The Federal Reserve raised the Fed Funds Target Rate at its September meeting. This marks the 8th increase in the target since the current tightening cycle began in December of 2015. The current implied probability of a Fed rate hike at the December 2018 meeting is 70.1%i. Fed policymaker forecasts envision short term rates at 3.1% by the end of 2019 which implies a hike in December of this year and two additional hikes throughout 2019ii. In our second quarter commentary, we wrote extensively about the flattening of the Treasury curve relative to the steepness of the corporate credit curve. Our positioning has not changed, and we intend to continue to position the portfolio in intermediate maturities that mature within 5-10 years. We believe that, over the medium and longer term, investors are most appropriately compensated for credit risk and interest rate risk by investing in intermediate maturities and that is largely due to the historically reliable steepness of the corporate credit curve. We are also firm in our belief that investors should spend time focusing on risks that can be managed, like credit risk, and spend far less time trying to tactically reallocate their portfolios in response to risks that are fraught with unpredictability, like interest rate risk.

As we look toward the fourth quarter, we expect a relatively sanguine environment for investment grade credit spreads. Companies should continue to reap the benefits of tax reform and a healthy macroeconomic backdrop for the next few quarters. According to data compiled by FactSet, corporate earnings for the second quarter of 2018 featured the highest number of S&P 500 companies reporting earnings per share above consensus estimates since the data first began being tracked in the third quarter of 2008iii. We expect that earnings in the 3rd and 4th quarters will also be strong, but at some point they will be unable to keep pace with the strength of prior quarters and we wonder how investors will respond. The fourth quarter brings with it far more questions than answers. Will the Fed continue its tightening path in December, and if so, can the economy shoulder the burden of Treasury rates that have the potential to go higher? What surprises are in store for the markets regarding global trade

policy? We are in the midst of the longest economic expansion on record – just how long can it continue? We believe that there are plenty of opportunities in investment grade credit, but that now is the time for prudent risk taking and preservation of capital, which are cornerstones of our strategy. Although investment grade credit has seen negative returns for the first 9 months of the year, we support the thesis that the asset class can be part of the bedrock in the framework of an overall asset allocation and can offer attractive risk adjusted returns over medium and longer term time horizons. As the saying goes, “failing to prepare is preparing to fail”, and now is a time for de-risking bond portfolios instead of being unduly concerned with missing out on upside.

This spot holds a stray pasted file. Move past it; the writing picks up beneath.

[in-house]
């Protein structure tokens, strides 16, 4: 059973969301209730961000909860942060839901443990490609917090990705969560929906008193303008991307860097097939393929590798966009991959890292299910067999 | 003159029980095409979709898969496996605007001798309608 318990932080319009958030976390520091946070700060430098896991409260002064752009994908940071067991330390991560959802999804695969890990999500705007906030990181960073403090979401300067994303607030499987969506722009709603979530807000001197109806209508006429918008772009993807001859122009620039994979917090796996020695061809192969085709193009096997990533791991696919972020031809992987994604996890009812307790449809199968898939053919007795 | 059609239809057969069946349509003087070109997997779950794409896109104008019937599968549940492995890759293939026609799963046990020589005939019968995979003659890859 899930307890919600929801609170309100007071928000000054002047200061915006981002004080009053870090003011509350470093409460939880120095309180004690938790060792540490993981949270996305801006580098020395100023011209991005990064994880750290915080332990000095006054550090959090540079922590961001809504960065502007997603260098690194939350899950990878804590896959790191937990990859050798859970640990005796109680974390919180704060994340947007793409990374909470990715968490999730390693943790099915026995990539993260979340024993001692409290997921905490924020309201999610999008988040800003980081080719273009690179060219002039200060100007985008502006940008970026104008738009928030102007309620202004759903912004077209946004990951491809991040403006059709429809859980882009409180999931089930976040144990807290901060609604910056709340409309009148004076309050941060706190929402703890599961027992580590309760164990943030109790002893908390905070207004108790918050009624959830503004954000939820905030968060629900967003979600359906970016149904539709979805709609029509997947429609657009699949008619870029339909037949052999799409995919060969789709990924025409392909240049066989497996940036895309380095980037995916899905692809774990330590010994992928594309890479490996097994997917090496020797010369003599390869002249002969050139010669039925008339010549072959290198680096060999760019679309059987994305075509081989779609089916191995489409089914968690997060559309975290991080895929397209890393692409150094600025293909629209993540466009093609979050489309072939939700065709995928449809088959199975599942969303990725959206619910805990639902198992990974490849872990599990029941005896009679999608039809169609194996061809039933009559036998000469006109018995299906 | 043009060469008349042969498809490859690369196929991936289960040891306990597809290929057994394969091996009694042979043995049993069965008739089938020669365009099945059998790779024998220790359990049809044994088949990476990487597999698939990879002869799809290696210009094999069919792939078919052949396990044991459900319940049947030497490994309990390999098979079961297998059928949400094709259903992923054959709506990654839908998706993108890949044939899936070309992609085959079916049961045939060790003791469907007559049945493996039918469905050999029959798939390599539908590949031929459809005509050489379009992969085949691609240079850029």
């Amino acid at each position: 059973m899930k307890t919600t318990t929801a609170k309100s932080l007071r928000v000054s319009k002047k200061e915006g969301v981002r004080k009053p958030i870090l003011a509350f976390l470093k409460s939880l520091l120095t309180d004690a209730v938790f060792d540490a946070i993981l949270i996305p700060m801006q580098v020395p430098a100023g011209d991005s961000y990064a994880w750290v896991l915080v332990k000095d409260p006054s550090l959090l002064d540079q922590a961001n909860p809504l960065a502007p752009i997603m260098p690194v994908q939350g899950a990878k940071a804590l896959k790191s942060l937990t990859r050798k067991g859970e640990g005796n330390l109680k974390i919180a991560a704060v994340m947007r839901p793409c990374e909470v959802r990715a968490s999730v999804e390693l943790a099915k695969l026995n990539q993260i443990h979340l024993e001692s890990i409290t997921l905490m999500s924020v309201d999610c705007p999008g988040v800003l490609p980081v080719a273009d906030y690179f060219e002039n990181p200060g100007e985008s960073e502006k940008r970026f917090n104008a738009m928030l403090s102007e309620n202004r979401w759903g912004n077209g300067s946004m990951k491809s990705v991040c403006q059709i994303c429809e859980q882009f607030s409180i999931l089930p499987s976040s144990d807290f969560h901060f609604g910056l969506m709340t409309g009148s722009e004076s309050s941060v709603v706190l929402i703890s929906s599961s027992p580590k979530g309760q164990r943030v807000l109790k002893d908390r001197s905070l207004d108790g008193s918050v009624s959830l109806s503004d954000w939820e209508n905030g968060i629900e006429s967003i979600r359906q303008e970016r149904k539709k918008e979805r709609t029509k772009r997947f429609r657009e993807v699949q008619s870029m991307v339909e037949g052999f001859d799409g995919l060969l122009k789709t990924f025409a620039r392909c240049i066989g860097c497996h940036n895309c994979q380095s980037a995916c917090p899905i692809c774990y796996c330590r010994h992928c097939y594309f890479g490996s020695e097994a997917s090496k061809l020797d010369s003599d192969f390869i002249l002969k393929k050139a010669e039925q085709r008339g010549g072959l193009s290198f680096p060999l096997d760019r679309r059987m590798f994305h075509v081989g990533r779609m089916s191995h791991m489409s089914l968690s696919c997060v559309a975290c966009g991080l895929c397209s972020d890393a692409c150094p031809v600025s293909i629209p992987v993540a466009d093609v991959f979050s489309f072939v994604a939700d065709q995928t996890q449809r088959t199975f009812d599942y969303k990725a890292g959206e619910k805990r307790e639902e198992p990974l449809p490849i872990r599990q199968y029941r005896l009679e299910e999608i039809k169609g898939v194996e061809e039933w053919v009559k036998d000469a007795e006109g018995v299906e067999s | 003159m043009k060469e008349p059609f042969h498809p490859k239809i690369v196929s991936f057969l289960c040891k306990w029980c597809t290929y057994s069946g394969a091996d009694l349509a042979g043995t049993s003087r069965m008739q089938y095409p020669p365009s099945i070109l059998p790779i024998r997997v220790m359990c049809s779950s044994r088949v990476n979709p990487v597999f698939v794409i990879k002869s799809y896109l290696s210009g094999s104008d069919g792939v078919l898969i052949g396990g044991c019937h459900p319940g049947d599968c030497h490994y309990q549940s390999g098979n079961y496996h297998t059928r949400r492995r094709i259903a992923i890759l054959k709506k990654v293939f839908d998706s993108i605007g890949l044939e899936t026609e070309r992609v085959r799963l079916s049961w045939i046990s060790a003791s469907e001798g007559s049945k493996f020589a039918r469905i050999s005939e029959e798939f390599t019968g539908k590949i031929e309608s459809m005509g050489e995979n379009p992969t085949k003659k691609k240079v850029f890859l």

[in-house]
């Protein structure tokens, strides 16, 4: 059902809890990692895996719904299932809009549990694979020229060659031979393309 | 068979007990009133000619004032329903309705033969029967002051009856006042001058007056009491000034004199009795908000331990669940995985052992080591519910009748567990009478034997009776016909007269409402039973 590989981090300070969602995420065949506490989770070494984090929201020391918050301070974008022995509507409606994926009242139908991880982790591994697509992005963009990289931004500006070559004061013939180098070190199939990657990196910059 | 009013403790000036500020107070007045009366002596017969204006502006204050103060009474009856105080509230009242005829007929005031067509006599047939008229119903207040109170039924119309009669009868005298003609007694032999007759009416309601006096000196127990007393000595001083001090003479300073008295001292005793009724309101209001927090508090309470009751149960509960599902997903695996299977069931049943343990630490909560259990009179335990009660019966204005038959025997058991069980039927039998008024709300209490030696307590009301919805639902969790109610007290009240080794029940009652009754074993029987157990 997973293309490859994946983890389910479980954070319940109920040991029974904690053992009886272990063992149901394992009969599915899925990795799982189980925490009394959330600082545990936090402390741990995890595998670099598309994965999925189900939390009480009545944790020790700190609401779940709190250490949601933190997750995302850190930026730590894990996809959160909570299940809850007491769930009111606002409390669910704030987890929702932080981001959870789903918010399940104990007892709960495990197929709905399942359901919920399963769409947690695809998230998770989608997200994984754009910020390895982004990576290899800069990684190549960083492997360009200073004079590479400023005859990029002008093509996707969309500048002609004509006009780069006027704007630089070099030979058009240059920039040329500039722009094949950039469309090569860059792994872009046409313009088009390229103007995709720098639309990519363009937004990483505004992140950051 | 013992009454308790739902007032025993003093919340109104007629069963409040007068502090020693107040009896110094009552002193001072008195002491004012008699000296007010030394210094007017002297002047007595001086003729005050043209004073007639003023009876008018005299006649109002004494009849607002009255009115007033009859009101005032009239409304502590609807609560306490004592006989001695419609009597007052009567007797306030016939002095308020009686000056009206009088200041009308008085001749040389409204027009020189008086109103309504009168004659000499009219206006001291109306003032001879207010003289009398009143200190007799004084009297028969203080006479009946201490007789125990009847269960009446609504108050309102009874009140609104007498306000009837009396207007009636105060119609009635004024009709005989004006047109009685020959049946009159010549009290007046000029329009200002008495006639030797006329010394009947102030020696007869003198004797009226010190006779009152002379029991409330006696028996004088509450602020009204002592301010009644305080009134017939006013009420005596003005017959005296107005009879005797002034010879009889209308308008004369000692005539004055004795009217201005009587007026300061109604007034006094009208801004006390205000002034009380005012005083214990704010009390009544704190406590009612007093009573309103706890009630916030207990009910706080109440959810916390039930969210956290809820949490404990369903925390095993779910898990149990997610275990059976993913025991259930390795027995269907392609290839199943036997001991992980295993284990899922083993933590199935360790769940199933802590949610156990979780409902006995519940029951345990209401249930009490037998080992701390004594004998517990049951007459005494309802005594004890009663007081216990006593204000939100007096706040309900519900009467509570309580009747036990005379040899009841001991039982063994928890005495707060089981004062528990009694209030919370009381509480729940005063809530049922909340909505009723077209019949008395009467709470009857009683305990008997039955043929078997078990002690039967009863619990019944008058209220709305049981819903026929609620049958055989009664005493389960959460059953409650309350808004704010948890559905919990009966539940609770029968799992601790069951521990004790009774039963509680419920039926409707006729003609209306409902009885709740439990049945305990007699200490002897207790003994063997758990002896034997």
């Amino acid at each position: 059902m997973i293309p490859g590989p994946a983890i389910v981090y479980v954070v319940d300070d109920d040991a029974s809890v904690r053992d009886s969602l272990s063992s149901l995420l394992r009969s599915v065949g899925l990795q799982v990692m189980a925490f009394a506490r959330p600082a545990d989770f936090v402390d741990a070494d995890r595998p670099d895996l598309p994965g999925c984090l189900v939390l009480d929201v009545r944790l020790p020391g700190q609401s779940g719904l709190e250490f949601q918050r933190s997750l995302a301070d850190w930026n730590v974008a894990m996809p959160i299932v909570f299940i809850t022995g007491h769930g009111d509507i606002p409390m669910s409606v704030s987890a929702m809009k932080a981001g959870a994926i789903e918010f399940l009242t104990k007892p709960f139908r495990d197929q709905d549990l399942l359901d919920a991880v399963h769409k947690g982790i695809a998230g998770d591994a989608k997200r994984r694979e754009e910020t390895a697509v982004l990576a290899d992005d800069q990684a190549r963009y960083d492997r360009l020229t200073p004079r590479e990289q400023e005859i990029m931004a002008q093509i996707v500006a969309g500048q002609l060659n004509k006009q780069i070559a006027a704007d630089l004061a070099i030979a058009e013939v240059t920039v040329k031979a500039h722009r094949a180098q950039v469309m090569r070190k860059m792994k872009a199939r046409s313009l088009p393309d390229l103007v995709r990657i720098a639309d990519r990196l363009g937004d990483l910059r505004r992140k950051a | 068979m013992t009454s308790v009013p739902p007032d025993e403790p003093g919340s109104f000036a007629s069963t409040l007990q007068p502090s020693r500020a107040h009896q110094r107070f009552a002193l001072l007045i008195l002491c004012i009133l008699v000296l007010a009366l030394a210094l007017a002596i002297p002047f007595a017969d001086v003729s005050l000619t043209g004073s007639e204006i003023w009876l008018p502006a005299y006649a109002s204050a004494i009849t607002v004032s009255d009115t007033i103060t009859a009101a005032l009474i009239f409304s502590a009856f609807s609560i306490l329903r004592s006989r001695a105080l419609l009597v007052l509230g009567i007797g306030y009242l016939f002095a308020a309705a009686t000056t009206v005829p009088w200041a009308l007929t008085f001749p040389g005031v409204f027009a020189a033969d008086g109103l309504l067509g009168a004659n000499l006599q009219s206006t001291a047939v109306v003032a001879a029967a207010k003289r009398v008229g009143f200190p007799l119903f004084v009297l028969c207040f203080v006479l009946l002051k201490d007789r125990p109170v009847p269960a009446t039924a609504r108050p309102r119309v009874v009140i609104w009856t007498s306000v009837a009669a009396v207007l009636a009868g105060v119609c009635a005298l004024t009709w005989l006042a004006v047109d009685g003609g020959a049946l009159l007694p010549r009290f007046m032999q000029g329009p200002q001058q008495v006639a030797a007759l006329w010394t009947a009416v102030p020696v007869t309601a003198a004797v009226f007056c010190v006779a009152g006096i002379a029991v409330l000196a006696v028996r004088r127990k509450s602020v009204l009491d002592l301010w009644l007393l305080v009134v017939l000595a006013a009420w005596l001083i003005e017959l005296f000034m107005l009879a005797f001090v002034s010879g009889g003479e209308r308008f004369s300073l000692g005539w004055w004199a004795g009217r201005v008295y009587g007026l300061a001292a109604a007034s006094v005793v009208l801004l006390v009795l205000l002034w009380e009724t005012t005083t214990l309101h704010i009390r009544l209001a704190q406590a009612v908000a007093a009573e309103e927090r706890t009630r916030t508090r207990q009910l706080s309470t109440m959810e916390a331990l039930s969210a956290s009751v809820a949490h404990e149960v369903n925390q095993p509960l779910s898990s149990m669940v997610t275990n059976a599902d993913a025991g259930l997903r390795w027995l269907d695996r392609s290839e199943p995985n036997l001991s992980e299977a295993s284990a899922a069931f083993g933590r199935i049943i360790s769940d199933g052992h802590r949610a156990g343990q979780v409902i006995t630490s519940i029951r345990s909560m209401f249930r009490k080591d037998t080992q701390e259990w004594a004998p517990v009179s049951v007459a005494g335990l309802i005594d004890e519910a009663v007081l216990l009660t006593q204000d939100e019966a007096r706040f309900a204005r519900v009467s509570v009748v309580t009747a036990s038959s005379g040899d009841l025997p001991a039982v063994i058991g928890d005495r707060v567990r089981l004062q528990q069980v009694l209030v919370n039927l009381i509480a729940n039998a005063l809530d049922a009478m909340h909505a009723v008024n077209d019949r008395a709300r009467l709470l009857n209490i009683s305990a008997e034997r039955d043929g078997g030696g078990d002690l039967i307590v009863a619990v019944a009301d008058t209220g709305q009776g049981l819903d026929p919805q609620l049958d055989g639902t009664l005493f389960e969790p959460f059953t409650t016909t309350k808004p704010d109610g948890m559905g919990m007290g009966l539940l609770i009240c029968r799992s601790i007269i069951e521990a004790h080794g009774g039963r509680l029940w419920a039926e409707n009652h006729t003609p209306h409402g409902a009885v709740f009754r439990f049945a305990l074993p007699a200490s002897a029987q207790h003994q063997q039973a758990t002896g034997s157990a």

This information is intended solely to report on investment strategies identified by Cincinnati Asset Management. Opinions and estimates offered constitute our judgment and are subject to change without notice, as are statements of financial market trends, which are based on current market conditions. This material is not intended as an offer or solicitation to buy, hold or sell any financial instrument. Fixed income securities may be sensitive to prevailing interest rates. When rates rise the value generally declines. Past performance is not a guarantee of future results. Gross of advisory fee performance does not reflect the deduction of investment advisory fees. Our advisory fees are disclosed in Form ADV Part 2A. Accounts managed through brokerage firm programs usually will include additional fees. Returns are calculated monthly in U.S. dollars and include reinvestment of dividends and interest. The index is unmanaged and does not take into account fees, expenses, and transaction costs. It is shown for comparative purposes and is based on information generally available to the public from sources believed to be reliable. No representation is made to its accuracy or completeness.

i Bloomberg 10/1/2018 3:53pm EDT ii FRED Economic Data, FOMC Summary of Economic Projections for the Fed Funds Rate, Median, 10/1/2018 iii FactSet, September 7th 2018, “Record‐High Percentage of S&P 500 Companies Beat EPS Estimates For Q2”